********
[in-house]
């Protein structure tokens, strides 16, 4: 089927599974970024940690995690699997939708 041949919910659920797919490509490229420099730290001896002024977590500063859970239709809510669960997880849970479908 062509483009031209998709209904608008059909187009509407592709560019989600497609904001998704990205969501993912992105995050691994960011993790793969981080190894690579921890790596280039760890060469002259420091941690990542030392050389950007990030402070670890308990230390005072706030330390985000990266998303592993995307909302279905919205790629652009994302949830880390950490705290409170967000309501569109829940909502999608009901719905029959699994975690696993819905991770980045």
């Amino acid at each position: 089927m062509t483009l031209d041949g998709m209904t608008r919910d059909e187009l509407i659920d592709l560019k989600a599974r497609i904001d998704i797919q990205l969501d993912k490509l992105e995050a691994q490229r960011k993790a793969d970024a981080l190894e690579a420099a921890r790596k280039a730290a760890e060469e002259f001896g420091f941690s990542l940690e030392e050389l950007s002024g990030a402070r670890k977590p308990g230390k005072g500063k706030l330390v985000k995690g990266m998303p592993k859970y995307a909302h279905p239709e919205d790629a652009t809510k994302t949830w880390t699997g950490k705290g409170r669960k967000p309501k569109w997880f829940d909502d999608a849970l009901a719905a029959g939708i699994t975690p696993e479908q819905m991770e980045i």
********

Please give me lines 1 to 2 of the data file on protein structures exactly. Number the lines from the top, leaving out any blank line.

[in-house]
């Protein structure tokens, strides 16, 4: 089927599974970024940690995690699997939708 041949919910659920797919490509490229420099730290001896002024977590500063859970239709809510669960997880849970479908 062509483009031209998709209904608008059909187009509407592709560019989600497609904001998704990205969501993912992105995050691994960011993790793969981080190894690579921890790596280039760890060469002259420091941690990542030392050389950007990030402070670890308990230390005072706030330390985000990266998303592993995307909302279905919205790629652009994302949830880390950490705290409170967000309501569109829940909502999608009901719905029959699994975690696993819905991770980045």